It is always a bad sign when a nation’s best warrior is pulled out of battle to perform bodyguard duties. However, there is nobody better capable of protecting the rightful heir than Yushin. The battle is effectively over, but there is a pivotal skirmish yet to be fought in director-editor-cinematographer-screenwriter Kiyun Sung’s The Destined King (trailer here), which screens during this year’s Action on Film Festival.
Yushin’s story is the stuff of legend, which Yong-mi’s master will duly pass down in the framing device. The king had been betrayed by Yushin’s former apprentice Sanggun, but no usurper will rest easy on the throne while the rightful successor foretold in legend still lives. Princess Ji-won charges Yushin with protecting the newborn infant, but she also has a surprising additional request. Inevitably, Yushin will face Sanggun sword-to-sword, but the faithful retainer will have to fight the traitor with one hand tied down with its precious cargo.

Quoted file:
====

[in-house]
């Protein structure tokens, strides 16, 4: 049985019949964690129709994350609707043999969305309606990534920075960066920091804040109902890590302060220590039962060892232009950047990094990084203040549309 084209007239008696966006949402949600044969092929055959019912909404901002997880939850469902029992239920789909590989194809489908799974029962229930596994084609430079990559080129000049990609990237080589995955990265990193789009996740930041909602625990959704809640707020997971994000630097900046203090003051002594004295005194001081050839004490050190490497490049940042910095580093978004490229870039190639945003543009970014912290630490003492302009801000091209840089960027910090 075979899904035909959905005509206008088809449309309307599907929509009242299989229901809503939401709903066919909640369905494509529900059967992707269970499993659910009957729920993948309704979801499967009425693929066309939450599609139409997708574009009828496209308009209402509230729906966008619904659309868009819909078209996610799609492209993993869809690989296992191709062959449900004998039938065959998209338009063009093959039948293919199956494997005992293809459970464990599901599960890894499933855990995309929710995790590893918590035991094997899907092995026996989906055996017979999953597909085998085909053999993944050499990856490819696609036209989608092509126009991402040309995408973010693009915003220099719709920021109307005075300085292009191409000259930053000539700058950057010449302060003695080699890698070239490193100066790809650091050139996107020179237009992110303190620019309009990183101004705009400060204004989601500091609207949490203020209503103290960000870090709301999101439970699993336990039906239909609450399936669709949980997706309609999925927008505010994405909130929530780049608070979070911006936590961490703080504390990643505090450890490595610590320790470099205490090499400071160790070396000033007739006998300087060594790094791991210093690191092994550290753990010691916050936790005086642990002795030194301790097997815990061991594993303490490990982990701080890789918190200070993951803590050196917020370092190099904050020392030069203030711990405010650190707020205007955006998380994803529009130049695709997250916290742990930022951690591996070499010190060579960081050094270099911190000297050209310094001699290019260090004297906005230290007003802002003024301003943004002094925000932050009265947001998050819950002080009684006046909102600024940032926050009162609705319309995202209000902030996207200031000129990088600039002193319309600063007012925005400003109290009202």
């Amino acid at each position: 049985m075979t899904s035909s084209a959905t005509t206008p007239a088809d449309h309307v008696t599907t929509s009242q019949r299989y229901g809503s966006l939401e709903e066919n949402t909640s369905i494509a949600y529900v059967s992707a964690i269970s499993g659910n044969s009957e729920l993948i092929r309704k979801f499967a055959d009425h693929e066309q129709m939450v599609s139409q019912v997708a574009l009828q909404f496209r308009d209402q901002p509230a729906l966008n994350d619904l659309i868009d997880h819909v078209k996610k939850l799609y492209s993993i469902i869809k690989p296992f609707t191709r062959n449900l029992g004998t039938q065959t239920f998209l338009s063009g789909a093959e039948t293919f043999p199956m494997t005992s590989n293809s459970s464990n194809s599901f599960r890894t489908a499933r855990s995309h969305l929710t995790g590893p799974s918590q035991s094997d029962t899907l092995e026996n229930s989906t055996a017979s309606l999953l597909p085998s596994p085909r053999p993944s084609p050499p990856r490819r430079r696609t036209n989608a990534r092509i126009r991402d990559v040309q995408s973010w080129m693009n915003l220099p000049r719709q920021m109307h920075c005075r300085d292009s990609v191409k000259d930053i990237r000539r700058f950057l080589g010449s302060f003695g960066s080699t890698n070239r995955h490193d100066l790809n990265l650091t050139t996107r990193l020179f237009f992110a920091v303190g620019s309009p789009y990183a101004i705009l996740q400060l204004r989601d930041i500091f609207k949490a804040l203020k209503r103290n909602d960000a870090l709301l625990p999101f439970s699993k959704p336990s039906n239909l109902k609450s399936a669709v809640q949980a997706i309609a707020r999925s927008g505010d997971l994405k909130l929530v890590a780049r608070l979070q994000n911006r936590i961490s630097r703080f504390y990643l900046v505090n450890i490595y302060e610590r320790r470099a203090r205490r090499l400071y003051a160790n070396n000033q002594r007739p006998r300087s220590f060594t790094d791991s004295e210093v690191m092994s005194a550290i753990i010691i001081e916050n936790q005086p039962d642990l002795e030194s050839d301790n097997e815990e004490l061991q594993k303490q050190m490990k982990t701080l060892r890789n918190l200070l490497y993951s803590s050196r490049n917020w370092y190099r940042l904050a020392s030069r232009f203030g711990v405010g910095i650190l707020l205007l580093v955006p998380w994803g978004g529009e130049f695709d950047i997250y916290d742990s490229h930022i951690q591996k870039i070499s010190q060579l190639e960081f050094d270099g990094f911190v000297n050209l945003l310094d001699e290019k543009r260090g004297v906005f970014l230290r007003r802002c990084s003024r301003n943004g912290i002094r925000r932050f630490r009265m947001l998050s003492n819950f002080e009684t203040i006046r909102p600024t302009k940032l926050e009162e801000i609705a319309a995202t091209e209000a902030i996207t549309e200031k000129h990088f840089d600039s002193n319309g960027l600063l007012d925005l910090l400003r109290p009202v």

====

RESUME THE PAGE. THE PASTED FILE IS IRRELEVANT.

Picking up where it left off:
Despite its economical twelve-minute running time, Destined King is a ripping good martial arts fable that distills quite a bit of narrative into its short form. Joey Min’s fight choreography is impressively distinctive, incorporating moves that are grittily realistic but also aesthetically cinematic. As Yushin and Sanggun, Hugh Cha and Christopher Kim clearly have the action chops, but they also have the right serious-as-a-heart attack presence. Mihee Choe adds a poignant human touch as the sacrificing mother, Ji-won.